A newsletter to keep you informed about all things women and politics from the Center for American Women and Politics, Rutgers University.
Election 2017 in the Books
Newly elected women include (top row) Sheila Oliver (NJ lt. gov.); Danica Roem (VA and Kathy Tran (VA Delegates); (bottom row) Hala Ayala (VA Delegate); Jenny Durkan (Seattle mayor); Vi Lyles (Charlotte mayor); Elizabeth Guzman (VA Delegate)
Were you inspired by the women who went for it in the 2017 elections -- and won? Maybe it's time for you to think about throwing your hat in the ring, or at least getting more engaged in politics in your community. The first step? Sign up for Ready to Run® New Jersey, CAWP's bi-partisan campaign training for women who want to run for office, work on campaigns, get appointed to office, or learn more about the political system. You will learn:
Practical "how-tos" for candidates
Real world advice and best practices from the experts
Strategies for positioning yourself for public leadership
The ins and outs of New Jersey politics
Campaigning in a digital age
There are two tracks to meet your needs:
Track 1: I'm Ready to Run, Now What? for women planning to run for office immediately.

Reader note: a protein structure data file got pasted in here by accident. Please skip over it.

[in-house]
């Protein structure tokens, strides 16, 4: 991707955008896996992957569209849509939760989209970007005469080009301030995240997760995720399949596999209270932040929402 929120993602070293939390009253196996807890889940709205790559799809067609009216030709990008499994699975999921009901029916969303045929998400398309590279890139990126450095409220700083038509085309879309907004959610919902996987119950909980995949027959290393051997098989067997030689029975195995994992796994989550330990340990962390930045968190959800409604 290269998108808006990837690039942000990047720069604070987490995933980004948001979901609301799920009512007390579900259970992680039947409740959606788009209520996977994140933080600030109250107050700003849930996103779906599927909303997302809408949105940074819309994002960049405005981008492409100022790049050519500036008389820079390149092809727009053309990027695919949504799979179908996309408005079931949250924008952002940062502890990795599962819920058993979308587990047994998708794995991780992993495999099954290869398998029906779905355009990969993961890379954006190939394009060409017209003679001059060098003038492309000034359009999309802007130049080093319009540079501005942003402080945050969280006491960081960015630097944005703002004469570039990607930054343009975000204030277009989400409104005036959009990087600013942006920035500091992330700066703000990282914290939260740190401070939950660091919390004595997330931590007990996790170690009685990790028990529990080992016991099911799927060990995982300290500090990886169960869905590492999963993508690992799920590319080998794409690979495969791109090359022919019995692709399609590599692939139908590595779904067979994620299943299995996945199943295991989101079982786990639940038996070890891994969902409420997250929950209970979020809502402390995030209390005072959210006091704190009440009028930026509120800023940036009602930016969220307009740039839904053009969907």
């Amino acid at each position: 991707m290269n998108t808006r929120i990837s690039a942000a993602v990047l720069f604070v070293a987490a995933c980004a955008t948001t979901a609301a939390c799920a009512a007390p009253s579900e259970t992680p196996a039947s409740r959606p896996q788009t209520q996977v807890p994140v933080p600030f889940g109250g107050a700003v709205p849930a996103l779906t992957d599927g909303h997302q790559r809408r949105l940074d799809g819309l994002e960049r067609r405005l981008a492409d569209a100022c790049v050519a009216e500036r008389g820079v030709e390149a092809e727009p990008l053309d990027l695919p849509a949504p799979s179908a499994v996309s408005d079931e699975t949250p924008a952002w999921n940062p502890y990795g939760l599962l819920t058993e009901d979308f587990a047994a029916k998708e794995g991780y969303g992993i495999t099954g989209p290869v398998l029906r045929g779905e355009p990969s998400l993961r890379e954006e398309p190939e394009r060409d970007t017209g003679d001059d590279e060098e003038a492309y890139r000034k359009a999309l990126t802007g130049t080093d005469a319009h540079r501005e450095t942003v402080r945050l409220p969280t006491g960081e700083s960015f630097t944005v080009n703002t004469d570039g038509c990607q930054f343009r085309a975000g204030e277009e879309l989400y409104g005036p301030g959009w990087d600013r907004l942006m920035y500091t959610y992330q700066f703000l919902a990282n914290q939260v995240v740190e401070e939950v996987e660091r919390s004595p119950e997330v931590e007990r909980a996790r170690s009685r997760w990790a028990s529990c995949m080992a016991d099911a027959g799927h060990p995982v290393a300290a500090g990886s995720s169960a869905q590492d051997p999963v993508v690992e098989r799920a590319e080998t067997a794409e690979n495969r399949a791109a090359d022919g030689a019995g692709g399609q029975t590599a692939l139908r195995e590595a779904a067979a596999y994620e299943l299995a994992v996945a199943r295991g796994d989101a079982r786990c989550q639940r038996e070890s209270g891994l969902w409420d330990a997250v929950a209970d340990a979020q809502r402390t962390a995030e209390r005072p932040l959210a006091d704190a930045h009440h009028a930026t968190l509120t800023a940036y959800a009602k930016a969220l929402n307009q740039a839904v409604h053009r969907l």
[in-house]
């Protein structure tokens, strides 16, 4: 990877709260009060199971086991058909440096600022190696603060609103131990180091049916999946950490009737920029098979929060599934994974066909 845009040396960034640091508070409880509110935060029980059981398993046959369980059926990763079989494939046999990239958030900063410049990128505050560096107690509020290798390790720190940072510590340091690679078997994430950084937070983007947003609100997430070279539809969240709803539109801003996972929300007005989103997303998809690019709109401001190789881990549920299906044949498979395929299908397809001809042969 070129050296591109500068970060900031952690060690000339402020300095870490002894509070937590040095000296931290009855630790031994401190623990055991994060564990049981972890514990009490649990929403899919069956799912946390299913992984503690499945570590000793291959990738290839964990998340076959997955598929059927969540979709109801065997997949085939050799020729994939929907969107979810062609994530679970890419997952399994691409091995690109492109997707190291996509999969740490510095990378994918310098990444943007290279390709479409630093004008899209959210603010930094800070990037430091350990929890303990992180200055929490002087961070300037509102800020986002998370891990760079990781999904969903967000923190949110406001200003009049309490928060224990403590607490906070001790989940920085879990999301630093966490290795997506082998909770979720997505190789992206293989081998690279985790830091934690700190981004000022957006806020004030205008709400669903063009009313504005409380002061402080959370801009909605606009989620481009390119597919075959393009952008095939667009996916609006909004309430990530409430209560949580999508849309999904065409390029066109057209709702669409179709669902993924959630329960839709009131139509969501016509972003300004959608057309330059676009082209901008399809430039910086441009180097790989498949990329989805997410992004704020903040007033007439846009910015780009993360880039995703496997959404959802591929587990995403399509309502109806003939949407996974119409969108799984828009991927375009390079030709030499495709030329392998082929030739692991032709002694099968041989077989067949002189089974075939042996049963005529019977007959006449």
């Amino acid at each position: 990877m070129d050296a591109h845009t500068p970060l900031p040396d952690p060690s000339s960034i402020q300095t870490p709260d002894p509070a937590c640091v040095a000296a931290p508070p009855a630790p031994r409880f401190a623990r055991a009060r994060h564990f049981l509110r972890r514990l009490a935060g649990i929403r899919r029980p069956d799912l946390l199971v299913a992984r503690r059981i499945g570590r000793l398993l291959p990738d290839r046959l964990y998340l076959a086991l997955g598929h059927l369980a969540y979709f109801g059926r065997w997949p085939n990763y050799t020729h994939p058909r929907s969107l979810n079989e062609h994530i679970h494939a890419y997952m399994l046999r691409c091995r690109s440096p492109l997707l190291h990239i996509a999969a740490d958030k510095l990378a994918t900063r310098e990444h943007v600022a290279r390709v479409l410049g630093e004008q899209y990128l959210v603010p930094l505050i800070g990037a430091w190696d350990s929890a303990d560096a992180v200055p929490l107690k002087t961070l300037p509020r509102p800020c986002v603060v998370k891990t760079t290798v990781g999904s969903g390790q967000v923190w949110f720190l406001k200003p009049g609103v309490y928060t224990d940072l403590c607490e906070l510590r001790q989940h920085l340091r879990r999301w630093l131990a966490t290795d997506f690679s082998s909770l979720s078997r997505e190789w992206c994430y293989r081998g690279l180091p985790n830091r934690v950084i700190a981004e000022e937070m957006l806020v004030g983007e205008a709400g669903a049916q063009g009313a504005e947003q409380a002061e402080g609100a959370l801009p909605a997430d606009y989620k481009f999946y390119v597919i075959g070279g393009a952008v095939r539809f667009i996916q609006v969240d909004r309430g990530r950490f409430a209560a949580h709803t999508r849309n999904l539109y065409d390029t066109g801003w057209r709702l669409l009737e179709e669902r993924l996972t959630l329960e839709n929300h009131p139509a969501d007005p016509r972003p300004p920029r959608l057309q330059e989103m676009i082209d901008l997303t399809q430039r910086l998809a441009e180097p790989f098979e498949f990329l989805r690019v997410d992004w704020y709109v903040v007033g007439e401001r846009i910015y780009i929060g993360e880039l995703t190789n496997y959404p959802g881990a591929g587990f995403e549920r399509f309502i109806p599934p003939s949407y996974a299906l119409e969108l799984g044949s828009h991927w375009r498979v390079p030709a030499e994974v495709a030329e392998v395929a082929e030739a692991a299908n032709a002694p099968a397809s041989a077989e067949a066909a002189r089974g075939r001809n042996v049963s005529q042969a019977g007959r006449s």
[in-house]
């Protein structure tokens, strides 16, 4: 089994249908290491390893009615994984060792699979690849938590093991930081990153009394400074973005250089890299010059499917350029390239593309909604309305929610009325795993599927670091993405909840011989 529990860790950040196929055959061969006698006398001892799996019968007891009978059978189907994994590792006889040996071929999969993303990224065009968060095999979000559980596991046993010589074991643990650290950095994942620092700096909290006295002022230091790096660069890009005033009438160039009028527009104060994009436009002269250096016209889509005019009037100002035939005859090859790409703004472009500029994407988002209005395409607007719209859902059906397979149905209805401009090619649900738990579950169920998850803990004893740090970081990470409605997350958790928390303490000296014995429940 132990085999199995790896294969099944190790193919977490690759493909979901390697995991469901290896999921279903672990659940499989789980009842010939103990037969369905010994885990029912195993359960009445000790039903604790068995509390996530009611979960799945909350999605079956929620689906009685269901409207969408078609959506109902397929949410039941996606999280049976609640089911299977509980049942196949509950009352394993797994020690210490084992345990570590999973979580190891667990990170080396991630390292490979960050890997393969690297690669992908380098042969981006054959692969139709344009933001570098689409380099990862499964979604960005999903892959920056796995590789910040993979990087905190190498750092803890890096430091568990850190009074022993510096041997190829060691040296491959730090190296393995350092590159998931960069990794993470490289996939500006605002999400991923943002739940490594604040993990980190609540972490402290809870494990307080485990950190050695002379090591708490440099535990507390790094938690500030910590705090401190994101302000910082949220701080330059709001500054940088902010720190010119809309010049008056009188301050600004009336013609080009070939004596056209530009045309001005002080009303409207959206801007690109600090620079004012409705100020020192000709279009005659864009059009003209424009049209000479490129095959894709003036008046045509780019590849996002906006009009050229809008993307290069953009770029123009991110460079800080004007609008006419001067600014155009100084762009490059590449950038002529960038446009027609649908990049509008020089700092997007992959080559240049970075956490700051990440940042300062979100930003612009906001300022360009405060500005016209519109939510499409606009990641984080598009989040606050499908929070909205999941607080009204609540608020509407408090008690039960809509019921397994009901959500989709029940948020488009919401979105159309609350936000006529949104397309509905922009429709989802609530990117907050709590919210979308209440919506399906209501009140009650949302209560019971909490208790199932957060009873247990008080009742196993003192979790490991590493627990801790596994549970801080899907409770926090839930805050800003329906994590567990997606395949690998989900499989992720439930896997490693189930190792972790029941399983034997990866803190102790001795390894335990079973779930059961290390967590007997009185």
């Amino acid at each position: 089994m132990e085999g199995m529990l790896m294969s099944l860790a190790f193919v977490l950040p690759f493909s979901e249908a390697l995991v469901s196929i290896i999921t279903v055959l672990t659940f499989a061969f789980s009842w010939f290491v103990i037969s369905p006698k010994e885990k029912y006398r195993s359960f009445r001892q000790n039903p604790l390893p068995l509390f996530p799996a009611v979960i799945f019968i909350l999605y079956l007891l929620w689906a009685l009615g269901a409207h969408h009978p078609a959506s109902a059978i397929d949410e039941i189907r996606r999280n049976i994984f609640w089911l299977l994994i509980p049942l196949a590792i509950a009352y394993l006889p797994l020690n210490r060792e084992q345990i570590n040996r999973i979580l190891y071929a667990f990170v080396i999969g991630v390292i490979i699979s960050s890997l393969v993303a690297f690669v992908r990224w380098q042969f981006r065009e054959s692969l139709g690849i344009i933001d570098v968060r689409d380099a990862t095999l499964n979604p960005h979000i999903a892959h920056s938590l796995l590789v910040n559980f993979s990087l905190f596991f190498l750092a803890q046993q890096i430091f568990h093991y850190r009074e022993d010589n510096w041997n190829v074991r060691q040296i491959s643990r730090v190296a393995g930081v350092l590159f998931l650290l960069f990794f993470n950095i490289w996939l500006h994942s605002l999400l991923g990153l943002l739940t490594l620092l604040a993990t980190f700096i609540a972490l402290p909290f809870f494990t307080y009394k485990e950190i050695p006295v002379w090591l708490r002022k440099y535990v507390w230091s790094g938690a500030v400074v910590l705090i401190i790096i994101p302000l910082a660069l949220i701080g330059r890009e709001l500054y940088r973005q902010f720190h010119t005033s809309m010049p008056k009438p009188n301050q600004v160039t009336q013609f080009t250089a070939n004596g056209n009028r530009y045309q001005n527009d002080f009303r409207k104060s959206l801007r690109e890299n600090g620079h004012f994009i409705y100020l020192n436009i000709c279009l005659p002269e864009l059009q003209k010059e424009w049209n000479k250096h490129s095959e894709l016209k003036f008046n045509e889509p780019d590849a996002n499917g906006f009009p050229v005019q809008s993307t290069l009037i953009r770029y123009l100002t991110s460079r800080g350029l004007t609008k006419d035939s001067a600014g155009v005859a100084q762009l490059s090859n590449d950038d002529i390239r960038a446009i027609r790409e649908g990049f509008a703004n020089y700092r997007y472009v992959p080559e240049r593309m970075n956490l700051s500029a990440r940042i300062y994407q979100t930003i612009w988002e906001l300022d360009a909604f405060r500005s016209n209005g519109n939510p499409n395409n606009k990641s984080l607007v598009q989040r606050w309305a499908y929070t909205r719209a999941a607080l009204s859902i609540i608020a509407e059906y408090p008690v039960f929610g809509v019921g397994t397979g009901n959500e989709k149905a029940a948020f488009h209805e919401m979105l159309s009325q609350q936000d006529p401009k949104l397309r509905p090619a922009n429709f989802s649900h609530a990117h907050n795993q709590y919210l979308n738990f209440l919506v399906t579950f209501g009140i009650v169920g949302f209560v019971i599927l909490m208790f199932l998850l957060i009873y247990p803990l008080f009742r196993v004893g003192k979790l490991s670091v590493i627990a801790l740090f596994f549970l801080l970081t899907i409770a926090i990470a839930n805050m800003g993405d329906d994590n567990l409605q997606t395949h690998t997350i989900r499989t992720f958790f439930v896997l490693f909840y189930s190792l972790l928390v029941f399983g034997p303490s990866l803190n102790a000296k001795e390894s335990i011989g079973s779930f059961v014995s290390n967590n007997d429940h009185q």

Track 2: I'm Not Ready to Run Yet, But...for women who want to learn more about different ways to get involved in politics or position themselves for public leadership.
There are also three pre-program Diversity Initiative sessions addressing the needs of women of color:
You rely on CAWP for all things women and politics.
Can we count on your support?
Leaders of the Future
Slate tells us that sexism starts in childhood, and parents need to start early to raise sons who respect women. Ten year old Alice Paul Tapper (yes, she was named for the suffragist and Equal Rights Amendment author Alice Paul) tells
The New York Times she wants to see girls speaking up.
Politico Magazine asks 20 experts, including CAWP scholar Kelly Dittmar, "Will America Ever Have a Woman President?" Drawing on research from the Barbara Lee Family Foundation,
The Washington Post opines that this might be an excellent time for women to run for office.
Vice tells about women who are running for Congress in 2018. And
Teen Vogue welcomes as its guest editor Hillary Clinton, who claims, "I love seeing articles about the search for the perfect makeup remover next to essays about running for office."